The Village foster care appreciation event
Darlene Reed, a Foster Care Recruiter Trainer.

Supporting The Foster Families Who Support Children

June 11, 2021

Over the past year, the Department of Children and Families has seen the number of children in foster care dip from 4,100 to 3,700. But Natalia Liriano, director of the foster care division, acknowledges that 3,700 is still too many.

“I think the way the world is there will always be a need for foster care. As a system we want to make sure that if a child comes into care there is a family on the other end to support them. The goal is to reduce the number of kids that come into care,” she said.

She said 45% of the children in foster care are with a relative, and nine out of 10 are in a family setting.

“If they are with a family, the likelihood of them lingering in care reduces significantly,” Liriano said. “They either go back home or end up staying with their relatives.”

Since March 2020, close to 700 children have been reunified with their own families, guardianship has been transferred for 360 children with another 400 adopted, Liriano said.

Foster families faced all the same challenges presented by the COVID-19 pandemic, Liriano said, managing education, entertainment and technology as well as child care arrangements.

“Our foster parents are a rock — and they rocked,” Liriao said.

For its part, DCF had to navigate how to facilitate family visits, and deal with people coming down with the virus. Families received a call a day from the agency in the early months of the pandemic, which was reduced to a phone call a week or every two weeks depending on the need.

“If a child came into care with COVID, that is where we may have had one or two challenges,” Liriano said. “But we made sure every child had a place to sleep, and we were successful in that.”

While the pandemic may be fading in the rearview mirror, its impact has left some families reluctant to gather, according to Thomas Michalski, senior program director at The Village for Families and Children, a Hartford agency that provides foster homes for children ages 6-18 who have been exposed to trauma.

With that in mind, The Village held a drive-through appreciation event Wednesday for foster families, providing meals, supplies and gift bags as a way to thank them.

“Some of the foster families are older and we understand their reticence about that and their desire to remain safe,” Michalski said of the drive-through event. “We tried to come up with creative ways that would appeal to at least the majority of our families and show our appreciation. It’s been a taxing year for everyone.”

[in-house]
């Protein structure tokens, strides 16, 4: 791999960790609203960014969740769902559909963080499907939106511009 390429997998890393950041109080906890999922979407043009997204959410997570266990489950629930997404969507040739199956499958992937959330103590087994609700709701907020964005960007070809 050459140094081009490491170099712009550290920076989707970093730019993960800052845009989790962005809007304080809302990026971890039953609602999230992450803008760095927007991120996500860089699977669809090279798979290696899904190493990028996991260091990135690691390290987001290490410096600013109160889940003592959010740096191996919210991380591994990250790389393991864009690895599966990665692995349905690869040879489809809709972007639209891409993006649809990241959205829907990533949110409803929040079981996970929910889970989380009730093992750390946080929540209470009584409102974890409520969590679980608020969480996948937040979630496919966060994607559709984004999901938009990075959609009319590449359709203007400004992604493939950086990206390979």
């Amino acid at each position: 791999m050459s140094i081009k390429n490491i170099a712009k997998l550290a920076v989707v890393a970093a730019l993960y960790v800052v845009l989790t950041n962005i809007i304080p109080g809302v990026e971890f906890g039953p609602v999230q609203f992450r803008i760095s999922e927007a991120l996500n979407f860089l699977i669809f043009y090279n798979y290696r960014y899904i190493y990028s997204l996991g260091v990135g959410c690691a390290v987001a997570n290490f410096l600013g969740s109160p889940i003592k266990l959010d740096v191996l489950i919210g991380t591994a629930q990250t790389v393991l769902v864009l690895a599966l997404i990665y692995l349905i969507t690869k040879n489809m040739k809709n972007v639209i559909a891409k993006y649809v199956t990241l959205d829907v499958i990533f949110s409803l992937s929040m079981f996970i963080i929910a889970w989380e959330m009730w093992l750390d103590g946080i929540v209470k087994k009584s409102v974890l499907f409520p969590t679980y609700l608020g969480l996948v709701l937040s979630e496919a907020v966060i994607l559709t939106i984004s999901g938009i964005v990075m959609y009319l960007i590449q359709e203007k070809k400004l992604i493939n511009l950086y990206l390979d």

While foster families have been a source of stability, comfort and support for children, The Village transitioned to online telehealth, visiting placed children outdoors and on front porches in the interest of their peace of mind. It stepped up its on-call rate in order to address needs at all hours and gave families PPE and cleaning supplies.

“We were always staying connected and involved and asking what they needed,” Michalski said.

But with thousands of children still in the system, DCF continues to recruit foster families.

Michalski stressed the significant training for anyone wanting to foster and the support for the family throughout the child’s stay.

“You’re really never in it alone,” he said. “We’ve had families develop lifelong friendships.”

Liriano said DCF is reaching out to potential foster parents to find homes for teenagers in particular through virtual open houses, social media, and by working with faith-based organizations.

Connecticut has also joined with Quality Parenting Initiative, a California-based agency that helps organizations like DCF work with foster families and birth families to define clear expectations and to make sure children are supported. In addition, the state is implementing a Connecticut Family First plan, based on 2018 federal legislation to prevent kids from entering foster care by providing federal reimbursement for mental health services, substance abuse treatment and in-home parenting skill training.

In the end, reuniting the child with his or her family is the goal.

“We don’t want to separate families. We want to support families,” Liriano said.  “Foster care is about restoring family and the caregivers or foster parents that we hope to recruit and join our team are those that believe in the restoration of family and believe in shared parenting.”

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